Yagg started with the goal to be a source of information for every LGBT-person in France which makes the site very diversified. Their articles span topics from coverage of press conferences by politicians, reviews of art exhibitions and theatre plays, a cruising guide for gay men, a “Revue de web” offering links to articles of LGBT interest from all over the world, to video footage of kiss-ins, pride marches and many more.

5. Stupenda (Spain)

Stupenda is a Spanish online magazine aimed at lesbians in Barcelona, Spain. The magazine first started in 2002 and they cover all sorts of things of interest to queer women, like books, movies, music, fashion, gossip, The L Word, events and anything else about women that might be worth covering.

Besides the magazine, Stupenda also holds a monthly party by the same name during which former eurOut writer Clarix usually DJs.

6. Kweens (Germany)

Kweens is a lesbian entertainment website in German, which was created in 2008. What kind of things can you find on their website? Well, they report on things like the latest movies, music videos, and events.

They also have features like 'Lovely Saturday', which features lovely and hot ladies, and they also write about more serious stuff like articles on gender and sexuality, gay marriage and insemination.

7. Jong & Out (the Netherlands)

Jong & Out (Young and Out) is an online community for Dutch gays, lesbians and bisexuals age 18 and under. It provides the opportunity for gay teens to meet like minded others both online and in the flesh, and it's also a great resource of information.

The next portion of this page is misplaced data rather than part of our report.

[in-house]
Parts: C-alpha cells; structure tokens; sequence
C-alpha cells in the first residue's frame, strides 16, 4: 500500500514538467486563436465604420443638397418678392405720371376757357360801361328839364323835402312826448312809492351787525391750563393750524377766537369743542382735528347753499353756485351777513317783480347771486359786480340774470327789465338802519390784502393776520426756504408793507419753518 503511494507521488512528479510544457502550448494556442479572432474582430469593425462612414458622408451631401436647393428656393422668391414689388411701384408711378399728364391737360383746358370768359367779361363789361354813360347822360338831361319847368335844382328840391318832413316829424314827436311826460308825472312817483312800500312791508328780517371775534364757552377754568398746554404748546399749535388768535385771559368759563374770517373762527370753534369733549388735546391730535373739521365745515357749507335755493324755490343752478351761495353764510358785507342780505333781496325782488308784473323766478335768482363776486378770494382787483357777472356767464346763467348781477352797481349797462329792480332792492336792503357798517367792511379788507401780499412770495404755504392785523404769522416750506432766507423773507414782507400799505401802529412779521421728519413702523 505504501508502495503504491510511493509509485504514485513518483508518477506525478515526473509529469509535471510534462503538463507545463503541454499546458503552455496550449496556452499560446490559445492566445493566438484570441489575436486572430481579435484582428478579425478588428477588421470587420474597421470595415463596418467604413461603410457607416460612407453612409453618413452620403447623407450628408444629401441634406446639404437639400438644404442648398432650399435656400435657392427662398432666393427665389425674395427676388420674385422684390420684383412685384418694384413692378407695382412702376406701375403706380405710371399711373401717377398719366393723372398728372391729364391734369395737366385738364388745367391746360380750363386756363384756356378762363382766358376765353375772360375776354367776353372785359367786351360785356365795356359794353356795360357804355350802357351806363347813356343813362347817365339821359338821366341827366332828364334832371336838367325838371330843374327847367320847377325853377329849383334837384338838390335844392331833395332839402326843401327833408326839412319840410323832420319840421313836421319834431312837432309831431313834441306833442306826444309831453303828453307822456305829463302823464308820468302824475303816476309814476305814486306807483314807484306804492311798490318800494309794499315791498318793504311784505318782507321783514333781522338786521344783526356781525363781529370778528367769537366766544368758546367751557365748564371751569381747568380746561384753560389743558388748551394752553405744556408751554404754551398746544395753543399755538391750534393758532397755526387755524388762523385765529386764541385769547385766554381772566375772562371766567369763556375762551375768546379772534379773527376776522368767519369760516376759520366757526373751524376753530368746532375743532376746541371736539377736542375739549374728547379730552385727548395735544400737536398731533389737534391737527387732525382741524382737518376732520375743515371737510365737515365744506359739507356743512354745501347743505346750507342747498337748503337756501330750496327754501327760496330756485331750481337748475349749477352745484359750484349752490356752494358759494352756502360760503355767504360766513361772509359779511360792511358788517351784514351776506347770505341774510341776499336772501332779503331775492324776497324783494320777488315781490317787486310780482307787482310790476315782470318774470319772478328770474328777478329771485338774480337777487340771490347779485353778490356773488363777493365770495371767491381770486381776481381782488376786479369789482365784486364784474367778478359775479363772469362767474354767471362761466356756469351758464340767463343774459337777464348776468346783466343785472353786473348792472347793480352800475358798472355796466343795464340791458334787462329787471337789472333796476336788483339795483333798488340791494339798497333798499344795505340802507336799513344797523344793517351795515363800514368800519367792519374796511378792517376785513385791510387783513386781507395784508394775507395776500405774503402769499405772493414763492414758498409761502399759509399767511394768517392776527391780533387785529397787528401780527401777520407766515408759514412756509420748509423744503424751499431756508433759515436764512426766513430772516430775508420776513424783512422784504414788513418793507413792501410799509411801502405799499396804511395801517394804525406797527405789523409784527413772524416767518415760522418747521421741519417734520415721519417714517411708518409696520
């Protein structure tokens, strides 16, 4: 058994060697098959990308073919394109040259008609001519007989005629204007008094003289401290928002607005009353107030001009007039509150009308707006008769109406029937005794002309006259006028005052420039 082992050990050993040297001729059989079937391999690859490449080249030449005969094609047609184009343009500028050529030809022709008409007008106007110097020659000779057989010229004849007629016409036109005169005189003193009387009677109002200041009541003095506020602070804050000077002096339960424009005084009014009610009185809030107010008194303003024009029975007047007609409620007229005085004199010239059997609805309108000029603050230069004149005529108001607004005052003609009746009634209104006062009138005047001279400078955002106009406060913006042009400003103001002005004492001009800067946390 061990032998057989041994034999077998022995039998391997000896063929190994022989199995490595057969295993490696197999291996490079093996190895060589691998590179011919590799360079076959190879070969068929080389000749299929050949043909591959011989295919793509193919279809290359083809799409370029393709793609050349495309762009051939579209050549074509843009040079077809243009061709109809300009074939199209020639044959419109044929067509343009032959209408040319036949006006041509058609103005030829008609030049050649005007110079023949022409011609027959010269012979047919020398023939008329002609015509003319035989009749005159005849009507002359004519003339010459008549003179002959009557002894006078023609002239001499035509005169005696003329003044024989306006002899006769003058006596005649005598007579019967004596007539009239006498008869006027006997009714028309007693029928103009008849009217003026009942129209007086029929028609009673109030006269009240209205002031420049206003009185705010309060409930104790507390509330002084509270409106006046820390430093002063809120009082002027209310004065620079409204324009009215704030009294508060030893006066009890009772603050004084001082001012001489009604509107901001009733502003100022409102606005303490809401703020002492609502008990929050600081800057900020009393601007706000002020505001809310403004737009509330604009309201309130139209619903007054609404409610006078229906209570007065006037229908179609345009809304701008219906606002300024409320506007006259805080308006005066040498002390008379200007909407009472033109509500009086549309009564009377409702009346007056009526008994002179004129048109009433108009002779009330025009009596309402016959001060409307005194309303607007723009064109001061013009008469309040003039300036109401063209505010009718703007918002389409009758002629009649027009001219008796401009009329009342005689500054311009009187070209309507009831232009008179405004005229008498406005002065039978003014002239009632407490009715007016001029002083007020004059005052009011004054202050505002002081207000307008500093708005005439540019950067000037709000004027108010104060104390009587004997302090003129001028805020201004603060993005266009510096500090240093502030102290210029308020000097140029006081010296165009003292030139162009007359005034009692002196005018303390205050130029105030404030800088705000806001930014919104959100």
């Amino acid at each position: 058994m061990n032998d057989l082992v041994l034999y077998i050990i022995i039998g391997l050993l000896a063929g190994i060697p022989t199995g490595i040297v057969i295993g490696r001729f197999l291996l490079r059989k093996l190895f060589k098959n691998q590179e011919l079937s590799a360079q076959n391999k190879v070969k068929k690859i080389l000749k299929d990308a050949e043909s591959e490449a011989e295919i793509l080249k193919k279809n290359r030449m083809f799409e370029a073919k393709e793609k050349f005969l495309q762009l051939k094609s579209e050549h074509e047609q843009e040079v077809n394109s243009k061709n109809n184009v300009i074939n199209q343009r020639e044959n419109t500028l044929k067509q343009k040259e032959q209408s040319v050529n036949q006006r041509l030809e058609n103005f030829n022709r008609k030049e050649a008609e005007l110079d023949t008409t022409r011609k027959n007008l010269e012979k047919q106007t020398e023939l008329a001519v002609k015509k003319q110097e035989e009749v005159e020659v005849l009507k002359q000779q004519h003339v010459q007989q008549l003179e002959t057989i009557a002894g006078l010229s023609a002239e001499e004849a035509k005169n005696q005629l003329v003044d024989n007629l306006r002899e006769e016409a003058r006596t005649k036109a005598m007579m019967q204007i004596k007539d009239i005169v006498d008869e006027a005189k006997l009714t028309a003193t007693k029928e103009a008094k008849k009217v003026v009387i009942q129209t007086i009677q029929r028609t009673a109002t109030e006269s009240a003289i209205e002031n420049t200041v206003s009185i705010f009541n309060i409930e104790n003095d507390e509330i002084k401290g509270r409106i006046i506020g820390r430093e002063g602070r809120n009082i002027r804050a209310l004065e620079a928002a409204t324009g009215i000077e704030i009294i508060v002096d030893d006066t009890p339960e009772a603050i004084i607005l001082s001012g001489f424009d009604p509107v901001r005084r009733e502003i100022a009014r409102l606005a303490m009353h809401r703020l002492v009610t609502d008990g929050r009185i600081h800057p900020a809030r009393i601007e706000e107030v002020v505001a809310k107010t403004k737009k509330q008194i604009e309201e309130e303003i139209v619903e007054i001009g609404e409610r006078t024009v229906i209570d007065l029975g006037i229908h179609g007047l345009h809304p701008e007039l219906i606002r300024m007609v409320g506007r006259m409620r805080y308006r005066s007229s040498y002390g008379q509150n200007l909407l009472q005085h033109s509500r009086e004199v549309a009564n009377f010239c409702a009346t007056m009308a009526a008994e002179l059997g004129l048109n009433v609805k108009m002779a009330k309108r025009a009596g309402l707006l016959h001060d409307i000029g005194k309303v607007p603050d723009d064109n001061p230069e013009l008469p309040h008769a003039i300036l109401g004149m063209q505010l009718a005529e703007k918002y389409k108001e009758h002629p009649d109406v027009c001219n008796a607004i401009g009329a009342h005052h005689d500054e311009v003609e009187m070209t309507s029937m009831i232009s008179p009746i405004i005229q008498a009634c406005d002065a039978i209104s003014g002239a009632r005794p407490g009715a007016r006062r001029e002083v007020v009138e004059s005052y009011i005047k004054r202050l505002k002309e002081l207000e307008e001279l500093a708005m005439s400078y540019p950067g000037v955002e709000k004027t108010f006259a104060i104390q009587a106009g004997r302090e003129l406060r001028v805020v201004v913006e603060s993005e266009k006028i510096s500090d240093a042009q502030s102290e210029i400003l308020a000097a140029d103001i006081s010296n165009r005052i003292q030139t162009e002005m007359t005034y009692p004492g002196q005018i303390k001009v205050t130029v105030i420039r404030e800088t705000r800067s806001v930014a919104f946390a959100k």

On the website information is provided about being young and out, including how to deal with homophobia and coming out in high school. There's even a section for parents to be reassured about their sons and/or daughters visiting the website.

8. Gaelick (Ireland)

Gaelick is an award-winning Irish website for LGBT news, whose news and entertainment posts we often feature on eurOut.

They have been around for a number of years, and provide the latest news of what queer related things are happening in Ireland, as well as in the rest of the world. Besides great informational posts, they also offer a number of opinion posts, which are always my favourites.

9. Wel Jong Niet Hetero (Belgium)

Wel Jong Niet Hetero (Young, but not straight) is the Belgium website for LGBT youth. Even though their main focus is young LGBT and questioning youth, their website really appeals to me.

They don't just focus on stuff interesting for teens, like information about coming out etc., but they also provide the latest LGBT news both in Belgium and around the world. This includes political stuff, as well as entertainment news and fun events taking place in the country.

10. Queeried (UK)

Queeried is a UK based website for LGBT entertainment and political news and is run by the lovely Michelle Penny.

Queeried offers the latest news from around the world, as long as it's LGBT related. In addition, you can find features there like music to check out, movies to see and even what underwear to buy.


That concludes my top 10 of European lesBian and LGBT websites you should be visiting. What do you think of my selection? Do you agree or are some of your favourite websites missing?

This post was first published on eurOut.

Thursday, February 3, 2011

Book review: Rereading Lost Souls by Poppy Z. Brite

"Nothing was born in horror and brought up in suburban Maryland. Even before he ran away to find his true home, he suspected he was different from other teenagers. And when he had his first taste of human blood, he knew he was right" (-from the back of the paperback).


When I was a teenager I went through a vampire phase. Not the Twilight kind of vampires, who seem rather boring to me, but vampires who were evil and spent their time killing and having sex. Sometimes they did contemplate their (evil) existence as well, and pondered about how hard/cool it is to be a creature of the night.

I went through quite a number of books dealing with vampires, including Anne Rice's vampire collection I just couldn't get enough off. One of the vampire themed books I picked up during that time was Lost Souls (1992) by Poppy Z. Brite.